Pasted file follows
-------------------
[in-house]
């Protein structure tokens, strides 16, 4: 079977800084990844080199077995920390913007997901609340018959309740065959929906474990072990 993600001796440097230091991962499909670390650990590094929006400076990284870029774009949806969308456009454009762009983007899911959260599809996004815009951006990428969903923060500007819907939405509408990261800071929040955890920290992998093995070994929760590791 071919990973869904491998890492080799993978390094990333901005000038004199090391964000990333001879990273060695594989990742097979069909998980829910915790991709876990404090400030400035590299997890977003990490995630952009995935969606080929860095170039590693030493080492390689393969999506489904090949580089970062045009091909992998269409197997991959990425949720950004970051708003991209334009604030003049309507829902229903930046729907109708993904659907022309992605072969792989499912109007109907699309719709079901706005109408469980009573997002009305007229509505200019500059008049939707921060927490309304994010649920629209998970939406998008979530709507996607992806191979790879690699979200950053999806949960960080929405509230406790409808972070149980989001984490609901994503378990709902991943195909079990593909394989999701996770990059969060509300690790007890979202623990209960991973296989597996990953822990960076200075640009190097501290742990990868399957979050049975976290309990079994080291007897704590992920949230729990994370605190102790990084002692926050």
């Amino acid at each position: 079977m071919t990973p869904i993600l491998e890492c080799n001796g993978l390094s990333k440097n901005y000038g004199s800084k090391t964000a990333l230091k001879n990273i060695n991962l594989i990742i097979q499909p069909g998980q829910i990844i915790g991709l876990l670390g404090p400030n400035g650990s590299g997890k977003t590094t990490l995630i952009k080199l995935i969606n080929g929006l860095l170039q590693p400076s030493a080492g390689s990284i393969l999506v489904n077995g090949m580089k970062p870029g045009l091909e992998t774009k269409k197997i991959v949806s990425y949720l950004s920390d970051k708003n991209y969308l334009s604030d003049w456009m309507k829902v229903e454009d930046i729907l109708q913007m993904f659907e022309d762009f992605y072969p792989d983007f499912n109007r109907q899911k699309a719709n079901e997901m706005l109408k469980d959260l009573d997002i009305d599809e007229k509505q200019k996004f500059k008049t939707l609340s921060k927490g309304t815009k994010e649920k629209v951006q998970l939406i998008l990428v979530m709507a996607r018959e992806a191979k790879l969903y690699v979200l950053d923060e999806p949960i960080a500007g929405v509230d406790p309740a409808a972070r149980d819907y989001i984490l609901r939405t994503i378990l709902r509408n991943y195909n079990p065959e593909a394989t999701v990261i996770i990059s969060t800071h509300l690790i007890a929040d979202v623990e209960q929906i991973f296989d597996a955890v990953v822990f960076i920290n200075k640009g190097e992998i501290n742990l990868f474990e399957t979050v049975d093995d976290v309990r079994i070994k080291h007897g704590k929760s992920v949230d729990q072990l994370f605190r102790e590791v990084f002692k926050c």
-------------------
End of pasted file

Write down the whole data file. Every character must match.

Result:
[in-house]
């Protein structure tokens, strides 16, 4: 079977800084990844080199077995920390913007997901609340018959309740065959929906474990072990 993600001796440097230091991962499909670390650990590094929006400076990284870029774009949806969308456009454009762009983007899911959260599809996004815009951006990428969903923060500007819907939405509408990261800071929040955890920290992998093995070994929760590791 071919990973869904491998890492080799993978390094990333901005000038004199090391964000990333001879990273060695594989990742097979069909998980829910915790991709876990404090400030400035590299997890977003990490995630952009995935969606080929860095170039590693030493080492390689393969999506489904090949580089970062045009091909992998269409197997991959990425949720950004970051708003991209334009604030003049309507829902229903930046729907109708993904659907022309992605072969792989499912109007109907699309719709079901706005109408469980009573997002009305007229509505200019500059008049939707921060927490309304994010649920629209998970939406998008979530709507996607992806191979790879690699979200950053999806949960960080929405509230406790409808972070149980989001984490609901994503378990709902991943195909079990593909394989999701996770990059969060509300690790007890979202623990209960991973296989597996990953822990960076200075640009190097501290742990990868399957979050049975976290309990079994080291007897704590992920949230729990994370605190102790990084002692926050």
């Amino acid at each position: 079977m071919t990973p869904i993600l491998e890492c080799n001796g993978l390094s990333k440097n901005y000038g004199s800084k090391t964000a990333l230091k001879n990273i060695n991962l594989i990742i097979q499909p069909g998980q829910i990844i915790g991709l876990l670390g404090p400030n400035g650990s590299g997890k977003t590094t990490l995630i952009k080199l995935i969606n080929g929006l860095l170039q590693p400076s030493a080492g390689s990284i393969l999506v489904n077995g090949m580089k970062p870029g045009l091909e992998t774009k269409k197997i991959v949806s990425y949720l950004s920390d970051k708003n991209y969308l334009s604030d003049w456009m309507k829902v229903e454009d930046i729907l109708q913007m993904f659907e022309d762009f992605y072969p792989d983007f499912n109007r109907q899911k699309a719709n079901e997901m706005l109408k469980d959260l009573d997002i009305d599809e007229k509505q200019k996004f500059k008049t939707l609340s921060k927490g309304t815009k994010e649920k629209v951006q998970l939406i998008l990428v979530m709507a996607r018959e992806a191979k790879l969903y690699v979200l950053d923060e999806p949960i960080a500007g929405v509230d406790p309740a409808a972070r149980d819907y989001i984490l609901r939405t994503i378990l709902r509408n991943y195909n079990p065959e593909a394989t999701v990261i996770i990059s969060t800071h509300l690790i007890a929040d979202v623990e209960q929906i991973f296989d597996a955890v990953v822990f960076i920290n200075k640009g190097e992998i501290n742990l990868f474990e399957t979050v049975d093995d976290v309990r079994i070994k080291h007897g704590k929760s992920v949230d729990q072990l994370f605190r102790e590791v990084f002692k926050c």